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A teacher's role is to provoke
thought not to foster comfort 

We recognize that, as parents, you're tasked with preparing your child for an age of uncertainty & volatility. Invest wisely in an education that goes beyond short-term memorization, hyper-specialization, and the imprudent yet prevalent methodology of 'teaching-to-the-test'. 




The renowned media theorist, Neil Postman, observed that our young people are now chiefly educated by the screen; they no longer talk to each other, they entertain each other, they no longer exchange ideas, they exchange images. Our young people now enter university having read remarkably little! According to the American Psychological Association, the average adolescent reads just eight minutes per day. If  you can’t read, you can’t think, and if you can’t think, you can’t  be a productive member of society. What caused the problem? The human brain is designed for seeking. When we are in search mode, the brain releases dopamine, a powerful neurotransmitter that makes seeking its own reward. In the past, being in search mode helped us to survive, to innovate, and to build culture. Today, being in search mode assumes that you can navigate the attention maximization business models of  TikTok, IG, X etc. What is more, being productive whilst in search mode now assumes the moral character and the integrity to make use of  predictive language models like ChatGPT, our second point of contact with Artificial Intelligence



We’ve spent nearly a decade developing a program that focuses on helping students in the transition between high-school and university. We specialize in seminar-style classes. In a face-to-face seminar, there is no screen to hide behind, there is no crowd to hide behind. Each class incorporates three basic organizing principles: (i) active reading (ii) cognitive autonomy and (iii) the spirit of reverence.  In order to get the best possible return on your investment in your  child's post-secondary education, it’s essential to start early. Our classes accommodate students as young as grade ten. However, we also work with students who are in the process of deciding on their major subject(s) of study in university. We've discovered that this creates a unique and constructive learning environment, offering organic opportunities for peer-mentorship. 

Our program stands on two academic pillars. In Philosophy, Politics & Economics we look ‘back’ to the lessons of history and kindle the desire to achieve high-level literacy. In Science, Society & Innovation, we look 'forward' to the future, beyond the horizon, and summon the call to high-level numeracy. The direction of study in each pillar is a reflection of the distinction between the humanities and the sciences. We believe that 21st-century literacy requires a balance between literacy & numeracy - i.e. between the lessons of the past and the lessons that promote innovation. Hence the symbol of our institute is the Roman god Janus. ​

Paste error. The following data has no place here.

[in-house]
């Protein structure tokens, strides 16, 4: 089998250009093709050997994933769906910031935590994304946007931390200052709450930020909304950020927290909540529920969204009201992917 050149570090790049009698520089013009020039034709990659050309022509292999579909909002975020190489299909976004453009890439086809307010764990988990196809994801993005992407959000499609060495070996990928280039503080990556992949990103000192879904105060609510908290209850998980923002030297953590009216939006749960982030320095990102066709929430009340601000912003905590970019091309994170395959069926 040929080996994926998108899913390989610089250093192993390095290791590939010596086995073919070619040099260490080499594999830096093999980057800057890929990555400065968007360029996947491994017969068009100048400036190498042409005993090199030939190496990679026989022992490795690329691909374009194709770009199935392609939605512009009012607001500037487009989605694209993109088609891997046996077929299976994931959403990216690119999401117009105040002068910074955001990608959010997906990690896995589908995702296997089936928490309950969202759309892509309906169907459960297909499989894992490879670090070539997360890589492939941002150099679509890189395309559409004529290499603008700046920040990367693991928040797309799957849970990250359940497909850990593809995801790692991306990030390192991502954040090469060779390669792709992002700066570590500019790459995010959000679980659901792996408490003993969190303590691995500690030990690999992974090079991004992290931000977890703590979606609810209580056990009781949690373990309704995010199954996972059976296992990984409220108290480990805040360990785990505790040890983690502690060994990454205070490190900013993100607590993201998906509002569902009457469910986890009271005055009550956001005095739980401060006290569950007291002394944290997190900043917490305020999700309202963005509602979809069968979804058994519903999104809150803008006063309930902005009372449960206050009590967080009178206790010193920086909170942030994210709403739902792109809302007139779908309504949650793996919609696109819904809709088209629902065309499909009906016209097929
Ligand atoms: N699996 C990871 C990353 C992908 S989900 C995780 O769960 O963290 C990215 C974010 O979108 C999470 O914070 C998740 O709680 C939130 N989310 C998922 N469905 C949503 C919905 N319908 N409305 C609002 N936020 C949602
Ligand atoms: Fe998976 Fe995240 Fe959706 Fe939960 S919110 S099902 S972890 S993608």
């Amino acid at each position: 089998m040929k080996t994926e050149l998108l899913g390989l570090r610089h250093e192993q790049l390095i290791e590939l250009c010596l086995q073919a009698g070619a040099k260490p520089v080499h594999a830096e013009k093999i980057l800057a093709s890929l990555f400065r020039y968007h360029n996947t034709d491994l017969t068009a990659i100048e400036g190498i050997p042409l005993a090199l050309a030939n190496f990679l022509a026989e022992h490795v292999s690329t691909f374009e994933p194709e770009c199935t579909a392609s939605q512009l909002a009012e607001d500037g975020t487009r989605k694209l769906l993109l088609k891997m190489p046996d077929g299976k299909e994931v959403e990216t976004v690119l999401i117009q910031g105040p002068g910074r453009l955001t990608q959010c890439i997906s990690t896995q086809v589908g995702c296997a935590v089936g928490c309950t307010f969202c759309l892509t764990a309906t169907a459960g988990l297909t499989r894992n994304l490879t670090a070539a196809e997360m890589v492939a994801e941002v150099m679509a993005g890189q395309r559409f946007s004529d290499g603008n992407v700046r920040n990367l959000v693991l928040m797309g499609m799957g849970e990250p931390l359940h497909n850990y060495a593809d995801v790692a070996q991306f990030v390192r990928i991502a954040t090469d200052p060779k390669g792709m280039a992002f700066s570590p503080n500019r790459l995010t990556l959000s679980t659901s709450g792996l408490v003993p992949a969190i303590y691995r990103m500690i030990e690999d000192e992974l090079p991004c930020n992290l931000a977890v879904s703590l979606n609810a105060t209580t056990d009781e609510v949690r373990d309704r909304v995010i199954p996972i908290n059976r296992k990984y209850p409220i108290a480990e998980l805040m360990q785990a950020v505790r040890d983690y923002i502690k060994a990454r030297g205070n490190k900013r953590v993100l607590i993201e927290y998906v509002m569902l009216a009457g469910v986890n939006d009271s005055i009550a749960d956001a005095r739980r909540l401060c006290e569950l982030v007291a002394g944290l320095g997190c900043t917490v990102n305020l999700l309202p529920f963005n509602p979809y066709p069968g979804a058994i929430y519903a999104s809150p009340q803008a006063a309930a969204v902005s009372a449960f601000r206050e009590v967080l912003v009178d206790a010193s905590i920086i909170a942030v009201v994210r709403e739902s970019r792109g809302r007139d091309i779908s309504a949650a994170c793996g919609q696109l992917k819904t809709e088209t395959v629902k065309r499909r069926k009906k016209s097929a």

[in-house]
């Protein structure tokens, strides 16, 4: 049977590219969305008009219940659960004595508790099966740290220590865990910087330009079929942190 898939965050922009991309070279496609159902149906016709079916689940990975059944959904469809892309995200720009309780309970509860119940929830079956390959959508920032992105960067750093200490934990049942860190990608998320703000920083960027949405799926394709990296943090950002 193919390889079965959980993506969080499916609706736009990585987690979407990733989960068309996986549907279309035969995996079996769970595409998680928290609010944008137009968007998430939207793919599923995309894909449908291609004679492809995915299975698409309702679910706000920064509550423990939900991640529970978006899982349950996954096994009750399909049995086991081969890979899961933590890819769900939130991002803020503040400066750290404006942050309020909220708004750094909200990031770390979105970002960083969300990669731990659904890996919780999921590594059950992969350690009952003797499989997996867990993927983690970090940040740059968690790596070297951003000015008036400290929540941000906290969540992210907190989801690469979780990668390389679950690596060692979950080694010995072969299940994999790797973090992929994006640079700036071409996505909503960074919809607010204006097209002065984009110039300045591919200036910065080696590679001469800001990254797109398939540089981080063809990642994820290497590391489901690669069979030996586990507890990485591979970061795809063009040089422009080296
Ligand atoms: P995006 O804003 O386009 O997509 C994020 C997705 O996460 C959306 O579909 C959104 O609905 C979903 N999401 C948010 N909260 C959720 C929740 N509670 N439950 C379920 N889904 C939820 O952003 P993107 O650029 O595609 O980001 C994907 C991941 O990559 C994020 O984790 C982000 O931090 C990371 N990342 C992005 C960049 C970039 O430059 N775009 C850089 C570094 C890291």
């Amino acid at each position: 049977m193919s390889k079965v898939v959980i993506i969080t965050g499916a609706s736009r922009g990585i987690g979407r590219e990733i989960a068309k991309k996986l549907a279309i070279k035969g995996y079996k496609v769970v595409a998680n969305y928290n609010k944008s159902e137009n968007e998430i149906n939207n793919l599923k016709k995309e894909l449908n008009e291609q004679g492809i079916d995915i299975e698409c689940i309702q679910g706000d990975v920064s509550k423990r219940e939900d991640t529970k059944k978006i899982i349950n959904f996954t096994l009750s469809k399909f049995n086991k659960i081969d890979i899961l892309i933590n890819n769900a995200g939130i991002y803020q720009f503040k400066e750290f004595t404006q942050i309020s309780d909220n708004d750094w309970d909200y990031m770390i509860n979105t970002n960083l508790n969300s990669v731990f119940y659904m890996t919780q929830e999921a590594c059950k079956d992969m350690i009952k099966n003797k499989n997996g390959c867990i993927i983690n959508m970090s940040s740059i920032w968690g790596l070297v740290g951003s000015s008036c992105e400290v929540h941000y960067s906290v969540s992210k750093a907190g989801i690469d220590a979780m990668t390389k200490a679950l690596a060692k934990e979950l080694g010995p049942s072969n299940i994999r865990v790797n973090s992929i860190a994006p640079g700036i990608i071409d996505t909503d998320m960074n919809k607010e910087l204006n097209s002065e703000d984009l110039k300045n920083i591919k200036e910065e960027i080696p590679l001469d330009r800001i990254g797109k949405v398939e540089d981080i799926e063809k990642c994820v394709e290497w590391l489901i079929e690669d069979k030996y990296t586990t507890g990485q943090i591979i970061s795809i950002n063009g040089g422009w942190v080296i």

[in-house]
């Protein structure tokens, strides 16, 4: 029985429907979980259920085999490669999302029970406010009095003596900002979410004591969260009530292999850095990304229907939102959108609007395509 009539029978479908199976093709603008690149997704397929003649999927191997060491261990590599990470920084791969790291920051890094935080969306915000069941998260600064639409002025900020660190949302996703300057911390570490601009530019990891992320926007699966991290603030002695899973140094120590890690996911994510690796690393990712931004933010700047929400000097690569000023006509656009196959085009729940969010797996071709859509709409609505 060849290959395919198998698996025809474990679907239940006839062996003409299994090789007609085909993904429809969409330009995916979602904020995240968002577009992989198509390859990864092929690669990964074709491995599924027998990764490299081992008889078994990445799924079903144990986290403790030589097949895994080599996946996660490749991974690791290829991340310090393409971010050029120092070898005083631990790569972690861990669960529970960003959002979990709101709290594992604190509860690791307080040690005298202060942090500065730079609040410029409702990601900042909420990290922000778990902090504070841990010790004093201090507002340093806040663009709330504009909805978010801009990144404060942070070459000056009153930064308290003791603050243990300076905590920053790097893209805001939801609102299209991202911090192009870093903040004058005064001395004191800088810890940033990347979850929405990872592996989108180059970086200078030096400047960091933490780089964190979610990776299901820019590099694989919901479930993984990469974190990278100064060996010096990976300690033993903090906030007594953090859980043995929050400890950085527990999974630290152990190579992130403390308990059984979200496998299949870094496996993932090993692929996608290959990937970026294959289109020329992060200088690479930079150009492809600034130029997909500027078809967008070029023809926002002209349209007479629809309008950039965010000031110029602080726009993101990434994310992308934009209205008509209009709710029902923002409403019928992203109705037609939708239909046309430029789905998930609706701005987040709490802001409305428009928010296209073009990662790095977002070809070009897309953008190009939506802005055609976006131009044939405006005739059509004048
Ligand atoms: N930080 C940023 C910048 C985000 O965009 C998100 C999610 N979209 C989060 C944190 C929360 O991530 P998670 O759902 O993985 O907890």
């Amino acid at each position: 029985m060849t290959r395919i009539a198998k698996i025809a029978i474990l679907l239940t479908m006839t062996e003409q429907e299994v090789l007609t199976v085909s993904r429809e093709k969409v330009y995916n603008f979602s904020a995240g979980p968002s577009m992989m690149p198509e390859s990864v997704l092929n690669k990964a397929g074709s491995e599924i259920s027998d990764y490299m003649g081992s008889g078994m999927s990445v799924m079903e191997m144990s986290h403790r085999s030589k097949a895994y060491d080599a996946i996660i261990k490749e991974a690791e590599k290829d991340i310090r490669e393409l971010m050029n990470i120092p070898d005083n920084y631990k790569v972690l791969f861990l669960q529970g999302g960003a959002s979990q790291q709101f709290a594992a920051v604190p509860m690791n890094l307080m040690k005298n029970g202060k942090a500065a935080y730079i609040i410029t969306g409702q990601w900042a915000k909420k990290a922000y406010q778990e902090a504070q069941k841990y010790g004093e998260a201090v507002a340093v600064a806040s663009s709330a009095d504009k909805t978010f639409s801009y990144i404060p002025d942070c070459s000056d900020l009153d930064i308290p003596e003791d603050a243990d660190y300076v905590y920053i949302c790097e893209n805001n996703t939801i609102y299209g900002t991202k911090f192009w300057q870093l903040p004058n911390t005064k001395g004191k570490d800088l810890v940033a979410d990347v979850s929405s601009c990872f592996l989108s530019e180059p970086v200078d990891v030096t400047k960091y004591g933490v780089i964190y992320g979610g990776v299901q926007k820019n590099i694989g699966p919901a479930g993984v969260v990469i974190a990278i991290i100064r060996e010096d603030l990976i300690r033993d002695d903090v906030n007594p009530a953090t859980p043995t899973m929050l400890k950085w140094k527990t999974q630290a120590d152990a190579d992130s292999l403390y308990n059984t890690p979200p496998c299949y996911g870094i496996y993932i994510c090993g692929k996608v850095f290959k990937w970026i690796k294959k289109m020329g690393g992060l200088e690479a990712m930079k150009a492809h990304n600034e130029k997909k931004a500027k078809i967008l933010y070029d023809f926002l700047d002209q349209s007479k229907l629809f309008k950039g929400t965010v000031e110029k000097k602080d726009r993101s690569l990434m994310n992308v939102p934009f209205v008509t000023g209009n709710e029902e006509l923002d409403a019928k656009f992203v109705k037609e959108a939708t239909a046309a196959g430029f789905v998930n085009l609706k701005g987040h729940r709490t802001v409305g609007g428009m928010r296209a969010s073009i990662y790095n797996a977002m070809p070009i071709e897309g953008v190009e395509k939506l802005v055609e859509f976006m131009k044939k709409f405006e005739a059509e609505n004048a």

The Philosophy, Politics & Economics program is designed for young leaders who aspire toward a professional career in business, law, industry or the civil service. There are four basic directed-reading seminars on offer in PPE: (i) the art of critical thinking; (ii) civic education; (iii) the western canon; (iv) cultural literacy. 





The Science Society and Innovation program is designed for young leaders who aspire toward a career in medicine, engineering, or natural & applied science. The four directed-reading seminars on offer: (i) science and ethics; (ii) the history of science; (iii) relationship to technology; (iv) media studies.



What should learners learn and how? We’re constantly analyzing how students learn best and what they need to study in the context of the twenty-first century. Our young people now exist in an era of technological advancement, volatility, uncertainty, complexity and ambiguity. It is essential that they prepare for the 21st century, not the 20th century. Teachers are not there to make you feel comfortable, they are there to make you think. In the past, the role of the teacher was to provide all the answers. Today, between ChatGPT, Google, Wikipedia, Coursera etc. students can get the answers to most questions by way of an internet connection. So what’s the role of the teacher in the twenty-first century? Teachers are there to make students think, and to help them acclimate to the questions for which there are no easy 'ChatGPT-answers'.



Arthur M. Schlesinger  Jr. 

"It is useful to remember that history is to the nation as memory is to the individual. As a person deprived of memory becomes disoriented and lost, not knowing where they have been or where they are going; so a nation denied a conception of the past will be disabled in dealing with its present and its future."  Arthur M. Schlesinger Jr.

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